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  • Writer's pictureViktor Fersht

God module and self-transcendence


Why, in a falling plane, everyone starts asking God for help, everyone without exception. They ask God, the Higher Powers, the Higher Mind! This is a comprehensive answer to the question: is there a God?

Example of Juliana Kepke: a fall from a height of 3 kilometers.

Juliane Kepke was a German zoologist and writer who survived a terrible plane crash in 1971. She was 17 years old when she flew with her mother from Lima to Puculpa on board LANSA Flight 508. During the flight, the plane encountered a thundercloud and was struck by lightning. The plane fell apart, and Juliana found herself strapped into her seat, which fell from a height of about 3 kilometers. Instinctively, she turned to God and then lost consciousness. But she miraculously survived, landing on dense foliage in the Amazon jungle. Juliana suffered numerous injuries, including a broken collarbone, abrasions, bruises and a punctured eardrum.

Juliana was the only survivor of 92 passengers and crew members. She spent 11 days in the jungle, searching for a way to civilization. She navigated the river and ate fruits and nuts. She also faced many dangers such as poisonous snakes, alligators, termites and maggots that infested her wounds.

The only thing she thought about was God's help.

She was on the verge of death from dehydration and infection when she finally found a logging camp, where she was given first aid and emergency services were called.

Nobel laureate, father of quantum physics Werner Heisenberg said: “The first sip from the glass of natural science makes a person an atheist, but God awaits him at the bottom of the glass.”

Aron Ralston's story: 127 hours without a hand.

Aron Ralston is an American mountaineer and adventurer who became famous for his amazing survival story. In April 2003, he went on a solo hike through Blue John Canyon in Utah. While descending a narrow passage, he accidentally dislodged a large rock, which pinned his right arm against the canyon wall. Ralston tried to free himself, but was unsuccessful. He had little food and water, and no cell phone service.

He understood that the chances of salvation were very small.

Ralston was trapped for 127 hours (almost five and a half days), during which he tried to keep himself alive by recording his diary on camera and leaving goodbye notes for his family and friends.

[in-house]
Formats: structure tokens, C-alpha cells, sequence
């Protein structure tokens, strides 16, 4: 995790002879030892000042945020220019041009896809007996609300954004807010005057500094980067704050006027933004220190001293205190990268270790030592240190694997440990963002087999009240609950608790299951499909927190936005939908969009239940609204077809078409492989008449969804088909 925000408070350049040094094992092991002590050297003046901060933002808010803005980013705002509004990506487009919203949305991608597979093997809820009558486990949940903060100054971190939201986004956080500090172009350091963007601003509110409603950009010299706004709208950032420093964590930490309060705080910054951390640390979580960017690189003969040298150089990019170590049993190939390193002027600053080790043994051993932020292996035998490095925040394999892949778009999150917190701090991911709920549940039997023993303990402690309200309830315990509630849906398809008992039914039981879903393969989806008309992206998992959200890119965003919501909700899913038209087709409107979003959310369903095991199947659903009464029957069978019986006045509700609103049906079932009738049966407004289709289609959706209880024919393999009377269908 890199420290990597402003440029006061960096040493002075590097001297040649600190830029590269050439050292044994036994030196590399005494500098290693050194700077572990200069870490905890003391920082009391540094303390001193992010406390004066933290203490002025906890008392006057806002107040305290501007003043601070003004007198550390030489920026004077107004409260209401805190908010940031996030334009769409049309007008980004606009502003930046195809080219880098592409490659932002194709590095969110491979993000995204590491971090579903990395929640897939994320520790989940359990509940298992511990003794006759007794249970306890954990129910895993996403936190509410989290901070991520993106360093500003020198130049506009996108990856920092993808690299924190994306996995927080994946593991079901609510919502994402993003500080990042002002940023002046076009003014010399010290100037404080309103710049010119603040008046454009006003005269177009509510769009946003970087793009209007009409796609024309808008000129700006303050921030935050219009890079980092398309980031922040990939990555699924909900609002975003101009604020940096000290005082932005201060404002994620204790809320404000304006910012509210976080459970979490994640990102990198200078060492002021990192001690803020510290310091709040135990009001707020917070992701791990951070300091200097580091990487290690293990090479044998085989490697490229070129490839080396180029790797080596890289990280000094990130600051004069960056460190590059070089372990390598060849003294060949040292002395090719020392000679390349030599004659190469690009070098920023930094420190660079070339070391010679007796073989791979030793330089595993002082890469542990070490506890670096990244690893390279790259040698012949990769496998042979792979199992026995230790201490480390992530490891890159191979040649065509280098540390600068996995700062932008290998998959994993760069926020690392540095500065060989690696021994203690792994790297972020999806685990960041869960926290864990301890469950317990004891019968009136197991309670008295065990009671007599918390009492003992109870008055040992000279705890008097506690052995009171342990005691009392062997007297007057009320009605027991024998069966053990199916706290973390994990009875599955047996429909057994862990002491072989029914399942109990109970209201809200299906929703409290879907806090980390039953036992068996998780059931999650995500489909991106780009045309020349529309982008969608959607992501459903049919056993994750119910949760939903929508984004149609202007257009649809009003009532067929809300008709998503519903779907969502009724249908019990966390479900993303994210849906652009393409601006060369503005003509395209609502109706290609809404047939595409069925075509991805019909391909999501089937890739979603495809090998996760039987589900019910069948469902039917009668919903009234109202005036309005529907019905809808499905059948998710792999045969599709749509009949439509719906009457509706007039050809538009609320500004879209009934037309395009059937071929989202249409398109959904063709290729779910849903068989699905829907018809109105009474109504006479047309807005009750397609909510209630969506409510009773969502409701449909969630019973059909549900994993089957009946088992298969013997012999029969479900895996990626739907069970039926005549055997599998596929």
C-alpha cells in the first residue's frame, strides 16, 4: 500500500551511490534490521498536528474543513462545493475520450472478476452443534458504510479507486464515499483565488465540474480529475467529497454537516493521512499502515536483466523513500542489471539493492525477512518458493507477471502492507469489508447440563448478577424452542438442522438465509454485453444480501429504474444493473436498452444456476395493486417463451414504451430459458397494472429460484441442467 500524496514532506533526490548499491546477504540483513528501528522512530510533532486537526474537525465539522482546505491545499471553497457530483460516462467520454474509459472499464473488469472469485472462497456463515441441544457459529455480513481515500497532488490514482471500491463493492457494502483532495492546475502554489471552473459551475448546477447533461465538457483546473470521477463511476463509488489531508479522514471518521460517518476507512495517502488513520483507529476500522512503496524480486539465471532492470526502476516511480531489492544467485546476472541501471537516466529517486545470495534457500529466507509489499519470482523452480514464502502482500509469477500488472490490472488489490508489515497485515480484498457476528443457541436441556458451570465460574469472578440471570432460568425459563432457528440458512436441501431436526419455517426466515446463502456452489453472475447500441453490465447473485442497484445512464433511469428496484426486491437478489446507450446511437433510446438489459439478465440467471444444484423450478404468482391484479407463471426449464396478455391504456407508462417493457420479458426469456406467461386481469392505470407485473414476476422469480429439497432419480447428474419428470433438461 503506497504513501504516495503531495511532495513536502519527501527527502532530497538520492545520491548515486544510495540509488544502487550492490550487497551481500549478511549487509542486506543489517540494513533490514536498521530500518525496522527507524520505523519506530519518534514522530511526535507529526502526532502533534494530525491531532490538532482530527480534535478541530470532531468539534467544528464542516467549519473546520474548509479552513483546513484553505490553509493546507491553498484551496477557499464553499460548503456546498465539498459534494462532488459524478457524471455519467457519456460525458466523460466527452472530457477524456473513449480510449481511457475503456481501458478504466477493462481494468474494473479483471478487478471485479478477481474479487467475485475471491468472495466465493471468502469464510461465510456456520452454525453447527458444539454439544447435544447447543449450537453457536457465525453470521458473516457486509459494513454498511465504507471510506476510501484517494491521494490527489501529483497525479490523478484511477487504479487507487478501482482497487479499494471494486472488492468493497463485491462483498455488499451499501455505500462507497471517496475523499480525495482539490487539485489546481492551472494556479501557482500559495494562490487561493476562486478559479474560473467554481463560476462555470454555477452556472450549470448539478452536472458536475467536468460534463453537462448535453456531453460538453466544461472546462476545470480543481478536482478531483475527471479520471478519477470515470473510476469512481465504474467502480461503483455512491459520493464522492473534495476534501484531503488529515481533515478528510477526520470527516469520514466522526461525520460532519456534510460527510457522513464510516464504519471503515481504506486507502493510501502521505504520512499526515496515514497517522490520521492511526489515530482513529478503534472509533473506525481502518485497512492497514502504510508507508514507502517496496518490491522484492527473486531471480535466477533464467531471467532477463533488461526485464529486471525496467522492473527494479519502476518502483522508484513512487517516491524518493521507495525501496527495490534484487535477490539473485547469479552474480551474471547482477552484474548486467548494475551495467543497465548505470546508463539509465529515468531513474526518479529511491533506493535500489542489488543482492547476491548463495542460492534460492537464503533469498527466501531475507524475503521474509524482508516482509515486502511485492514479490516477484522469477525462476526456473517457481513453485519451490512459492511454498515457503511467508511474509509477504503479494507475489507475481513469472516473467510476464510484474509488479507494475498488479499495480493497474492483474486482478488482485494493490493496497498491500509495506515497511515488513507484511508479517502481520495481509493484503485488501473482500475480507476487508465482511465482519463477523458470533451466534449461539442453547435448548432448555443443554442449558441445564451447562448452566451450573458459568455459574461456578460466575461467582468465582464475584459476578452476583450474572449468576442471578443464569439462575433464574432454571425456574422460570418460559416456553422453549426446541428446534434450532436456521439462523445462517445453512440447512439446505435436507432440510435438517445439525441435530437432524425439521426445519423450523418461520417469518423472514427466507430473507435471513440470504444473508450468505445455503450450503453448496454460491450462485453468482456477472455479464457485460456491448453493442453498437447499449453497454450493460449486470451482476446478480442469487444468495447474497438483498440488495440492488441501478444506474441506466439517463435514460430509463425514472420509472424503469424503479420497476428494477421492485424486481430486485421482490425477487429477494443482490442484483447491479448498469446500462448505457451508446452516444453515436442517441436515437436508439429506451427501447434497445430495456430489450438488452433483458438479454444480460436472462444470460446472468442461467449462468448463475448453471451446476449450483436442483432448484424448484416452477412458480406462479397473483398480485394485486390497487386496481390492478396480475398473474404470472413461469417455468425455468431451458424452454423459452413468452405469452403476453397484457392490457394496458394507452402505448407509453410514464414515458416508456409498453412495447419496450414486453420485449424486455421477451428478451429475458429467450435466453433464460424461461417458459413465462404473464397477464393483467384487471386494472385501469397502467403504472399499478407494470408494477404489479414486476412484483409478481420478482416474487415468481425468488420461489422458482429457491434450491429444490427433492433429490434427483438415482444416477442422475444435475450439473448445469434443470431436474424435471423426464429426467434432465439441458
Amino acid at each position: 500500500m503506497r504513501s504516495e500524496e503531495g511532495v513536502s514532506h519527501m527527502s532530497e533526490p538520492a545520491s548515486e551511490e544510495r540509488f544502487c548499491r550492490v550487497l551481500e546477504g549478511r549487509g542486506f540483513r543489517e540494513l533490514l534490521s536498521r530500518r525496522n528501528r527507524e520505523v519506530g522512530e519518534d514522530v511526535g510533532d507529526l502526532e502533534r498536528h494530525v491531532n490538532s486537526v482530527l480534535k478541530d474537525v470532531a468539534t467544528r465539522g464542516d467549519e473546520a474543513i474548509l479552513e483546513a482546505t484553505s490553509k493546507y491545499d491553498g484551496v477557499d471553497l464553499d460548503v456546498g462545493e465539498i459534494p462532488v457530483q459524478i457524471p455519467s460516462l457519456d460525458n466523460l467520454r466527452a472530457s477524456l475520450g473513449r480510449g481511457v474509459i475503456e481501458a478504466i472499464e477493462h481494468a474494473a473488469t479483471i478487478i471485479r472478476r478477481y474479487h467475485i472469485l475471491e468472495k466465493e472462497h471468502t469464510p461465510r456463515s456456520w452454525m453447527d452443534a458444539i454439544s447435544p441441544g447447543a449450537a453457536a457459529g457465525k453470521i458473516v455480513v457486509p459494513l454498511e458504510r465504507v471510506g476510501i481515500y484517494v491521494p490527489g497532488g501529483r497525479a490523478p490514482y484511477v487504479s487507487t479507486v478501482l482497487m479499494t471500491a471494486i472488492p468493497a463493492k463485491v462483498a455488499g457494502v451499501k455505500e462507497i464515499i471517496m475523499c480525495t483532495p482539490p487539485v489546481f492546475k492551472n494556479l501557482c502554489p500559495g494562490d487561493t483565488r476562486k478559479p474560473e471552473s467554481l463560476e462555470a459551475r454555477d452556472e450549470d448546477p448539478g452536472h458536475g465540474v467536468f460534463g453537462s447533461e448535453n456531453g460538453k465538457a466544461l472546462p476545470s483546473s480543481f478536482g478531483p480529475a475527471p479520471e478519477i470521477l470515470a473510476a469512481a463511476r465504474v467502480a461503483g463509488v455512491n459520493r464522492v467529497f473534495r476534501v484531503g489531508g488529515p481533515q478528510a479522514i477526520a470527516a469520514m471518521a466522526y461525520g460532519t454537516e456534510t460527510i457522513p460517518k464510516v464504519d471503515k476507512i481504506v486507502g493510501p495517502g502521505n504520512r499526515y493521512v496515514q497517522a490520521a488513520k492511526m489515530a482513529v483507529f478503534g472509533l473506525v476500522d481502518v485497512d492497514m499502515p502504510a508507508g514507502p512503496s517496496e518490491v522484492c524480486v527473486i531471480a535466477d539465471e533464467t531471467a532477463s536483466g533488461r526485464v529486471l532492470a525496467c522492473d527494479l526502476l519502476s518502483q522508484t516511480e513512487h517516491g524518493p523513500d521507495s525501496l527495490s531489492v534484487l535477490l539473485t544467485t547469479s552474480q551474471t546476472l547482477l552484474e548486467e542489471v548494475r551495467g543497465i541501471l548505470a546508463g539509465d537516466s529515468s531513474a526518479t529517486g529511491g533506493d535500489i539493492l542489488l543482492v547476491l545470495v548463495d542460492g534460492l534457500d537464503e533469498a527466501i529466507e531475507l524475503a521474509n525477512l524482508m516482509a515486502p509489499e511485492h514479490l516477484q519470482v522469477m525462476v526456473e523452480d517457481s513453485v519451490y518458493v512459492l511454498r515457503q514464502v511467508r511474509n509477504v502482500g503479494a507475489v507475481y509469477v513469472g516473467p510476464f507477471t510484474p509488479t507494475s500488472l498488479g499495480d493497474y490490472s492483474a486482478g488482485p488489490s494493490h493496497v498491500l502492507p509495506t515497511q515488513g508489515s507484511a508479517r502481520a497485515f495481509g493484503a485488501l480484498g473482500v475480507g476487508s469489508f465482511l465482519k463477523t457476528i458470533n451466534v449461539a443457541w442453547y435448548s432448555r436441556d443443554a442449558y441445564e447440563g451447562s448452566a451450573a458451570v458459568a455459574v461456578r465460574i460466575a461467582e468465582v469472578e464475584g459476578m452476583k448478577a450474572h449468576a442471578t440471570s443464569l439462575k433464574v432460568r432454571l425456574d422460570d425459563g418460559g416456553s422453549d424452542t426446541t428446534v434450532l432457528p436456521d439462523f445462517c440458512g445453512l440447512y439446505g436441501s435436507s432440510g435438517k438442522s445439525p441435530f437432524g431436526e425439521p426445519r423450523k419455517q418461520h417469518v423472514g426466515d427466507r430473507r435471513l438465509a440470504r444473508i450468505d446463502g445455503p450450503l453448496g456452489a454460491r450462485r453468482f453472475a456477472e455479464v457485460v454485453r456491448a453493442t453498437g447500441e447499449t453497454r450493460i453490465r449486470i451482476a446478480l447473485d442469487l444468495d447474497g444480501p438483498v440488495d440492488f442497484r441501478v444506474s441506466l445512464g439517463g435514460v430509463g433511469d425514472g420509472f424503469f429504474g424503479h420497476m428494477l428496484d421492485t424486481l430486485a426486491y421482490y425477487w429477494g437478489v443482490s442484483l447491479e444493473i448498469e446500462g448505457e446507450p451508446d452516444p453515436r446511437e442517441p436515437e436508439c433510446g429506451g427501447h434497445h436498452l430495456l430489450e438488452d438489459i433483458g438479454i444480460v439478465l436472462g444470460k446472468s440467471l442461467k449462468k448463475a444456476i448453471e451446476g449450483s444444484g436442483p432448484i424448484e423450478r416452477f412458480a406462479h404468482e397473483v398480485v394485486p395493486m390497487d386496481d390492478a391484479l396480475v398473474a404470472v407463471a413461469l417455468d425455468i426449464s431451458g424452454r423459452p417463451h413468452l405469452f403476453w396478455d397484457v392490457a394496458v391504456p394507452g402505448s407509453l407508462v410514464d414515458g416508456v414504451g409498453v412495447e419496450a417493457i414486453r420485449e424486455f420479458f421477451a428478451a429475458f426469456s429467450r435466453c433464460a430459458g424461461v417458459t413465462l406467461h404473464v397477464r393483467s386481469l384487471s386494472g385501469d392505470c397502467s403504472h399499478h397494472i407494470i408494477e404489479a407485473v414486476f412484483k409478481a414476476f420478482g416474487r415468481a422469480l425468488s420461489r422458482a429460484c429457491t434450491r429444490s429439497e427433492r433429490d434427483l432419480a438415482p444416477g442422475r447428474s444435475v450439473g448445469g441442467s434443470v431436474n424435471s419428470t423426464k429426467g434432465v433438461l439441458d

He also tried to destroy the stone or cut off his hand in various ways, but to no avail. He realized that all reasonable ways to escape were useless.

Then, he decided to take a desperate step: he called on God for help. Feeling new strength, he broke his wrist bones and cut off his hand with a penknife. After losing a lot of blood, he was able to get out of the canyon and meet with other tourists, who called him a helicopter. Ralston was hospitalized and rescued. His severed hand was pulled out from under the stone and buried.

For many people, God is a Higher Power

For example, ALBERT EINSTEIN, NOBEL PRIZE WINNER IN PHYSICS stated:

“Anyone who seriously engages in science comes to the realization that in the laws of nature a Spirit is manifested that is much higher than the human. A spirit in the face of which we, with our limited strength, must feel our own weakness”.

The existence of God was also argued by ERWIN SCHRÖDINGER, NOBEL PRIZE WINNER IN PHYSICS. He stated that “the experience of God is as real as direct sensory perception or the sense of one’s own individuality.”

How does a person communicate with God?

Science has discovered areas of the body in people that are responsible for communication with God.

God gene

A specific gene called vesicular monoamine transporter 2 (VMAT2) predisposes people to spiritual or mystical experiences. The idea was proposed by geneticist Dean Hamer in a 2004 book called The God Gene: How Faith is Built into Our Genes.The God gene was intoduced by geneticist Dean Hamer in a 2004 book called The God Gene: How Faith is Built into Our Genes. He proposes that human spirituality is influenced by heredity and that a specific gene, called vesicular monoamine transporter 2 (VMAT2), predisposes humans towards spiritual or mystic experiences.

God hormone

Dimethyltryptamine (DMT), a psychedelic hormone/neurotransmitter that exists in the human body naturally, an endogenous psychedelic (produced by the pineal gland during REM sleep,

Research by american doctor Rick Strassman suggested that the human brain releases large amounts of DMT from the pineal gland in the moments leading up to death or during the near-death experience. This explains the intense visual effects reported by people who have experienced clinical death or near-death experiences.

This hormone activates psychological activity for religious feelings and contacts with God or higher powers.

God Module